Fletcher suggests that nerve growth occurs around a path of circulation which is assisted by a more upright posture. A further dimension to his research which draws on the research of others is humidity. Cases of Multiple Sclerosis are apparently more common in humid environments where the lungs and body generally remain more moist. The inspiration for Fletcher's research comes partly from his days in plumbing and from the observation of trees and the manner in which they transfer fluids throughout their huge structures.
It should be stressed that no claims of total recovery are being made and the medical profession retains its customary scepticism of new 'miracle' cures. 

Magnews 98 April/May 98

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bay inventors bedroom secret
Torbay Weekender, Thursday, March 27 1996,
Simple solution to circulation problem
Bay inventor's bedroom secret
"IN time it will be looked back on as the greatest discovery of the 20th century."
This is the dramatic claim of a Paignton engineer who believes he has found a revolutionary way of reversing numerous human ailments.
People suffering with multiple sclerosis, nerve damage, arthritis and varicose veins have all benefited from this new discovery, claims Paignton's Andrew Fletcher.
There is even medical evidence to prove his research has done away with cot death, he says.
Mr Fletcher, of Berry Drive, believes that by raising the head of a person's bed by only six inches gravity's effect on the flow of blood during sleep can improve the body's health immeasurably.
"A man who'd suffered from MS for 32 years tried out the treatment, and within weeks his spasms had stopped and sensitivity was returning to his skin," said Mr Fletcher.
"I wanted to take it further, so I contacted other MS sufferers - and they had the same results.
"There's even someone who's suffered paralysis from a neck break, and now they're having some sensitivity returning.
"Let's face it, we as a species were never designed to sleep lying flat. We're designed to live upright - it's how our bodies are constructed."
Mr Fletcher made his discovery while researching how trees are able to raise water to their tops and therefore defeat the laws of gravity.
Torriceli's 17th-century law of physics dictates that water in a column will only rise 32 feet under atmospheric pressure.
Penny Meredith's Paignton
In 1995 Mr Fletcher says he disproved this 'law'. He added a solution of salt to the top of a 78-foot plastic tube hanging over Brixham's Overgang cliff, with both ends placed in water-filled demijohns, and was able to raise the water up the 78-foot cliff.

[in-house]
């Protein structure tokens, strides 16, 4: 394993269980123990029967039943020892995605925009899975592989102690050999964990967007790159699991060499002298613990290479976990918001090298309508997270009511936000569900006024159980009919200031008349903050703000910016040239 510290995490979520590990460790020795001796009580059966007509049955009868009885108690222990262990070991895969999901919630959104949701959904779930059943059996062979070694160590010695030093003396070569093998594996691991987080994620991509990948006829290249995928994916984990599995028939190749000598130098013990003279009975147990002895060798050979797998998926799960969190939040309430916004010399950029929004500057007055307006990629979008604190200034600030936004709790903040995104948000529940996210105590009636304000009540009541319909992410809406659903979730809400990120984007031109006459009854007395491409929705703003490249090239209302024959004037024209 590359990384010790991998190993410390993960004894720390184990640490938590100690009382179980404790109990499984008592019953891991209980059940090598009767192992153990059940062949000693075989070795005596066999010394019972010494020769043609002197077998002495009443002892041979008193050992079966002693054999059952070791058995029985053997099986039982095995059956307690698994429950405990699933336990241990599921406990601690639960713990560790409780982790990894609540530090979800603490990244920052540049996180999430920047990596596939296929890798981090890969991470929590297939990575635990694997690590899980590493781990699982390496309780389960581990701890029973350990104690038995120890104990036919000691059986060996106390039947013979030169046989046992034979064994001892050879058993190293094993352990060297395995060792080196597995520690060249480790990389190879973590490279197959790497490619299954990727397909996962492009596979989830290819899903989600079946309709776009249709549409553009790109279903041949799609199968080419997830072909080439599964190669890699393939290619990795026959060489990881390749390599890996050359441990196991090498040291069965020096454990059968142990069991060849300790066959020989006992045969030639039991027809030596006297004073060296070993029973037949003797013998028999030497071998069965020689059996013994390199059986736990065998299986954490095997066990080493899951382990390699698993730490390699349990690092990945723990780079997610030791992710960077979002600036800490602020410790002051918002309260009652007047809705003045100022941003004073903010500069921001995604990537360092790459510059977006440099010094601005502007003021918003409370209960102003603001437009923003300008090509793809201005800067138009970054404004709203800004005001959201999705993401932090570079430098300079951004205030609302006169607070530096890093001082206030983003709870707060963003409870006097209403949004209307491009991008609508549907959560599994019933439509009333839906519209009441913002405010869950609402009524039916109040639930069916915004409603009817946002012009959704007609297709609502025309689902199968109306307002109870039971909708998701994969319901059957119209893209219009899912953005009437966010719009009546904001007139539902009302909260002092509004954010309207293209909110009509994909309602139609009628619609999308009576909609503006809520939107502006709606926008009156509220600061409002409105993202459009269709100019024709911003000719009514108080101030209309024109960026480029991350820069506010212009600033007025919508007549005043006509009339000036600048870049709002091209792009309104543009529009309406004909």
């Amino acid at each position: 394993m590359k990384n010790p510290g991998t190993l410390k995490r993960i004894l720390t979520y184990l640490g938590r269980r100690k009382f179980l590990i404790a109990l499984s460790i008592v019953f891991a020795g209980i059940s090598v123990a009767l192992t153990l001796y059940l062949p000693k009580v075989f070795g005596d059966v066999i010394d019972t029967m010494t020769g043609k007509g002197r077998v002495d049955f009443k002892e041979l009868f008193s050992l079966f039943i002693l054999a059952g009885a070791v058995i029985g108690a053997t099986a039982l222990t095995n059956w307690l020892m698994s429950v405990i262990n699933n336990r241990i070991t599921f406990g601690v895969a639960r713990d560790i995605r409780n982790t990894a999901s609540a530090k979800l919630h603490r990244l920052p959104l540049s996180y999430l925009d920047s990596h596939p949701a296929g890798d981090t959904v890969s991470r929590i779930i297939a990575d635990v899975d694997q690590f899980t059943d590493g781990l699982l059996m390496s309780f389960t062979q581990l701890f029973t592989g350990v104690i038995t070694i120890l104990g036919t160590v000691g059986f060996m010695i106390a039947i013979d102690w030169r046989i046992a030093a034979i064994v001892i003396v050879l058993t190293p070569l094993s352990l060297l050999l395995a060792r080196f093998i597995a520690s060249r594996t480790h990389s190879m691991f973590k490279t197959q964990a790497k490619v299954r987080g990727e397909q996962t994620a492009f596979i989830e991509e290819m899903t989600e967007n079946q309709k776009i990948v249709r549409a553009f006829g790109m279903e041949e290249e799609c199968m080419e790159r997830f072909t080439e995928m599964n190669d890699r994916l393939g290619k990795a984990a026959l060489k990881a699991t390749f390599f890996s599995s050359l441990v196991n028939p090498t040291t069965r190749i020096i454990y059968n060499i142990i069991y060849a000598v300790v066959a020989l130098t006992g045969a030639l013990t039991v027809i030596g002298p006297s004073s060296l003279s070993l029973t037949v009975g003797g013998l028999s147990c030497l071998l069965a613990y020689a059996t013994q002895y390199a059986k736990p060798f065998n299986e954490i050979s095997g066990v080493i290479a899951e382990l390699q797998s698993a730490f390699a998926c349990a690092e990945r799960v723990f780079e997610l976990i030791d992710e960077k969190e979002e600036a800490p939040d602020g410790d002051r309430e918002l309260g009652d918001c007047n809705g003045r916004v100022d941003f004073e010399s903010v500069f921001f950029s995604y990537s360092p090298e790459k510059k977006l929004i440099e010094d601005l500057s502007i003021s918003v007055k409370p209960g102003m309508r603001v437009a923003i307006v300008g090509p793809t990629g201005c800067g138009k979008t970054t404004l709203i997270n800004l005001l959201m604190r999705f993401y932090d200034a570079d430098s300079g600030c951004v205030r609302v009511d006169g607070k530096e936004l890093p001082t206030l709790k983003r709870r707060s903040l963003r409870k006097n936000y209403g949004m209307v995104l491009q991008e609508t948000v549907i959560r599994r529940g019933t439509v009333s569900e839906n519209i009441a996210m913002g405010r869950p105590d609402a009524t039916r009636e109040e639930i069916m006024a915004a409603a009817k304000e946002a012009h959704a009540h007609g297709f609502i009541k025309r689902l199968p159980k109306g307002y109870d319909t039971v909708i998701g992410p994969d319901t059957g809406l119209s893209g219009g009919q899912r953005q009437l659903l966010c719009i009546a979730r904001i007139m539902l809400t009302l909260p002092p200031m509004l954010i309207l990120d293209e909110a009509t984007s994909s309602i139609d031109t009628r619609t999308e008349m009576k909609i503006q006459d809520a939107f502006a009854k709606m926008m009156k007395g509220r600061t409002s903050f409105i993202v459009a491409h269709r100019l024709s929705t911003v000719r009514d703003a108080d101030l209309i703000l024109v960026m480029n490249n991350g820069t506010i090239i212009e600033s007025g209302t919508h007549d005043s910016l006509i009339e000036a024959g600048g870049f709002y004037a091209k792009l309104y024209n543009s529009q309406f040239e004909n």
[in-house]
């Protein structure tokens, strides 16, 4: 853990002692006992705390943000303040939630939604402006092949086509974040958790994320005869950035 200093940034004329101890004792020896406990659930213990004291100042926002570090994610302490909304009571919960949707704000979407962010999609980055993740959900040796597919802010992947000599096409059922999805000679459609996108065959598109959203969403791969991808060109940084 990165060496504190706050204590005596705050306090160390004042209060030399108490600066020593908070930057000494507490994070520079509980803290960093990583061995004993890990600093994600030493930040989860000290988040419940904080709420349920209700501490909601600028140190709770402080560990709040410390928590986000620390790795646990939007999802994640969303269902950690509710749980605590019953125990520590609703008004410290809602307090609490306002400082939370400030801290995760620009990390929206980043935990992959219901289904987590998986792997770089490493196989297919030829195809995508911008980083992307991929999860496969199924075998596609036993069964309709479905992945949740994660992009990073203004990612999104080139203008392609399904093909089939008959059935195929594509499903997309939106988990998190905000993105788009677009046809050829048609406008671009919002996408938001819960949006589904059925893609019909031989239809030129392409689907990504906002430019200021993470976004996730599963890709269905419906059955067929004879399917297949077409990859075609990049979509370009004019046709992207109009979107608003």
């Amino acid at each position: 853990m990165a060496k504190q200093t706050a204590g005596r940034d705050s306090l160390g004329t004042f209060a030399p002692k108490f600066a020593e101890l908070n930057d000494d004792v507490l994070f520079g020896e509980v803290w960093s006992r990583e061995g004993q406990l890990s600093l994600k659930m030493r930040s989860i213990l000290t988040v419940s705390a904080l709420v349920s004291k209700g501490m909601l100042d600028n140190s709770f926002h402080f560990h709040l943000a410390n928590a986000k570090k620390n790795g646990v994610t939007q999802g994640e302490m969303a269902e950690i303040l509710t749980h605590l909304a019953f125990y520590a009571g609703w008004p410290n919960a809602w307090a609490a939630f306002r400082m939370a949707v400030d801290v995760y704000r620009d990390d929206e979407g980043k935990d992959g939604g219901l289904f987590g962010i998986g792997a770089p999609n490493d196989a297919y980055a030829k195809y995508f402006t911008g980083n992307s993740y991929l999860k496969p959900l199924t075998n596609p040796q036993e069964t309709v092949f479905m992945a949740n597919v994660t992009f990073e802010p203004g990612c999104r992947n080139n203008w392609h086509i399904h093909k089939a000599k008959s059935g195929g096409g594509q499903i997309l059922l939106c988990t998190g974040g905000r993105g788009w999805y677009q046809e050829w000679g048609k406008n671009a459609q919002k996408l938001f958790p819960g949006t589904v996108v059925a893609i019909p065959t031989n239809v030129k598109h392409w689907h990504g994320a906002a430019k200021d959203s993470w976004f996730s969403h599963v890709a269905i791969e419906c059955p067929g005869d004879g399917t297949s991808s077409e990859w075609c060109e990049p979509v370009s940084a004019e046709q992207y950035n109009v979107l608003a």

Mr Fletcher suggests that by elevating the human body during sleep -we spend one-third of our lives asleep - it would, with a natural supply of salt, improve circulation - and therefore the body's overall health.
His theories have spread far and wide - with beneficiaries as far afield as Germany, California and Canada.
Closer to home, though, Mr Fletcher has won supporters: Penny Meredith, a trained nurse and arthritis sufferer who runs (he Durdle D'or guest house in Paignton, has been so impressed by the effect of the treatment she has chosen to raise all the beds in her house.
People will now be able to stay at her home and benefit from the Naturesway facilities.
There is also a major bed manufacturer that is interest in the principle Mr Fletcher's bed design and plans to market it later this year.
 Pictured: Andrew Fletcher and Penny Meredith with one of the raised beds at Penny's guest house

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herald express here is the latest snooze

HERALD EXPRESS, TUESDAY, NOVEMBER 4, 1997 13
Here is the latest snooze!
Head up it's 'miracle' sleep cure!
arthritis and would have to immerse my hands in hot water for an hour or more every morning until they began to move.
"But now I'm brilliant, I've no pain whatsoever, it's been miraculous."
Andrew's system is also being featured in the London International Inventions Fair at the Barbican Centre from November 27 to 30.
• Pictured: Andrew Fletcher (left) and Adrian Sanders MP share some pillow talk with Penny Meredith.
PILLOW talk by Torbay MP Adrian Sanders may bring Government recognition for an alternative way of sleeping.
Mr Sanders is fighting to get the Government backing for the Naturesway Sleep System, established by former engineer Andrew Fletcher, of Paignton.
Mr Fletcher's invention is based on the theory that by raising the head of a bed six inches, the symptoms of MS and spinal cord injuries can be eased.
Mr Sanders has been very impressed by stories from MS sufferers about how the system has changed their lives.
And, he says putting the idea into practice could save the NHS a considerable amount of money.
One person who advocates the Naturesway Sleep System is Penny Meredith, owner of the Durdle D'Or guest house, Paignton.
She said: "I used to have terrible
by DEBBIE SPERRY